History permeates the films dealing with issues of the Black Atlantic and race. Even films that try to distance themselves from historical accuracy, such as Pirates of the Caribbean (2003), cannot avoid the discourses surrounding the themes it takes up (however reluctantly or briefly). Some recent films, such as Lincoln, intentionally weave history into their framework. But what role does history play in these films, whether accuracy is sought or avoided? In this section, the project will examine history’s impact on the film and audience.
This project is broken into three sections: accumulated histories, Disneyfied histories, and biopics. Films such as Cloud Atlas (2012), tackle philosophic questions on what “accumulated history” means. Disney has both its own historical problems dealing with race and, in recent years, has sought to globalize and diversify its franchises (for example, The Princess and the Frog (2009) featured the first Disney princess of African descent). And, in biopics such as Amazing Grace (2006), directors have sought to portray, and at times, glorify political figures that grappled with racism and inequality in their time.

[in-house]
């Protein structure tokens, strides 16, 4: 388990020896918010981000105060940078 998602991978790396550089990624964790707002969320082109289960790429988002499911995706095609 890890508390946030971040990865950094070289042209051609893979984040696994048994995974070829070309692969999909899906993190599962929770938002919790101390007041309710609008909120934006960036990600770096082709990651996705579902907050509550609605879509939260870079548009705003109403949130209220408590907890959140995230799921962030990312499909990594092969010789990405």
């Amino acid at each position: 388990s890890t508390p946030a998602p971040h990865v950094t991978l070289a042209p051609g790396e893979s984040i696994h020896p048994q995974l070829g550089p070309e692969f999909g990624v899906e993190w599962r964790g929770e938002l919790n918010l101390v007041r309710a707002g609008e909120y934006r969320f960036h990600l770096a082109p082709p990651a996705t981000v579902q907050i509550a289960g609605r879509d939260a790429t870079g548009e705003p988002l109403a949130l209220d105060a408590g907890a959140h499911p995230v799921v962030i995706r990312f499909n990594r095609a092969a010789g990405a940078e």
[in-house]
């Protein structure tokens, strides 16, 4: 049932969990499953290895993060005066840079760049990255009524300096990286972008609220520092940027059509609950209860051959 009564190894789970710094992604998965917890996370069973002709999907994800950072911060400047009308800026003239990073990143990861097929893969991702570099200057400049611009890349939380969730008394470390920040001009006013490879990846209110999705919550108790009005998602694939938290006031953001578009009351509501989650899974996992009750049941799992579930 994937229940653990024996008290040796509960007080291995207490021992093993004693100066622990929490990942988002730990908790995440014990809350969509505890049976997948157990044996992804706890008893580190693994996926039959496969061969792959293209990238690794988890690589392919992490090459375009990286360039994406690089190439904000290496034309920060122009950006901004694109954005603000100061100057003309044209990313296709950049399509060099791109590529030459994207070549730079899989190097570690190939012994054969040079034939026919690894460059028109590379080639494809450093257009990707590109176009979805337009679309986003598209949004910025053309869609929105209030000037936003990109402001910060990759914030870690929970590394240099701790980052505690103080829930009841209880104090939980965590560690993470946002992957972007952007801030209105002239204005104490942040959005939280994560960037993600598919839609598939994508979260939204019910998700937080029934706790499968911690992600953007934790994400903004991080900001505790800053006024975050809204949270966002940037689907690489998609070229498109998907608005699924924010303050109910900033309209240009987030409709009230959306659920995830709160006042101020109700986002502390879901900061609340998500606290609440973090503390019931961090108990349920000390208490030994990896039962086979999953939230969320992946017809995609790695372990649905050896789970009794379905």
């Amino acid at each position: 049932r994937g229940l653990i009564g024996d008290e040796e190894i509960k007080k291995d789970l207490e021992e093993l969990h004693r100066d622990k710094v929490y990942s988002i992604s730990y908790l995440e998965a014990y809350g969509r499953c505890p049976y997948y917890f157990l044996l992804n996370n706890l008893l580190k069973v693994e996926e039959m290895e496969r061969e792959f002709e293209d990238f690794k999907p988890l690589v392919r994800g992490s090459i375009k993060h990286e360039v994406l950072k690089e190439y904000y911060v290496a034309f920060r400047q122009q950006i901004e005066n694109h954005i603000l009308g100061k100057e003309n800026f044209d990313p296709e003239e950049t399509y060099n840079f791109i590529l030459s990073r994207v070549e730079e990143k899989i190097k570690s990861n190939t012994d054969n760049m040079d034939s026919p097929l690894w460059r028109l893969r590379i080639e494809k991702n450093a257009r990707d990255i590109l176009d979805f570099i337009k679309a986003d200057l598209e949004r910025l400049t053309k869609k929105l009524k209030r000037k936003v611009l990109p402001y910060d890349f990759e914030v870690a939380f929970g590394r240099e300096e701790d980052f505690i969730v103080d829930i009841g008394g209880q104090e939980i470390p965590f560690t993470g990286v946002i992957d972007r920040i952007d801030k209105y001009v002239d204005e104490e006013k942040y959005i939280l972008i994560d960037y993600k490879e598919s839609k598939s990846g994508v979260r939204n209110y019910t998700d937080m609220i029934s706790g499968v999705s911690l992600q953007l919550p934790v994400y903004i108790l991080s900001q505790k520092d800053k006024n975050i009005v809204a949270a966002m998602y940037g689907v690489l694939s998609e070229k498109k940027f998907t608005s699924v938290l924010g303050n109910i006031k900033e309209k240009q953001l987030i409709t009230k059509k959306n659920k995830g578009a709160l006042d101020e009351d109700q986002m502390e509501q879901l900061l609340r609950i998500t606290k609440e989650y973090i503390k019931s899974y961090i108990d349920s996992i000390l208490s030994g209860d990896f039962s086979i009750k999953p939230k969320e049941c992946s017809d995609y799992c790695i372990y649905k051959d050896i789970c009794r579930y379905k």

What, in other words, do these portrayals of the Black Atlantic and the themes surrounding it add to conversation, both popular and scholarly?
How to cite this project: Sasha Panaram, Hannah Rogers, Thayne Stoddard. “Contemporary Film and the Black Atlantic.” Deeps, (Accessed on Date) http://sites.duke.edu/blackatlantic/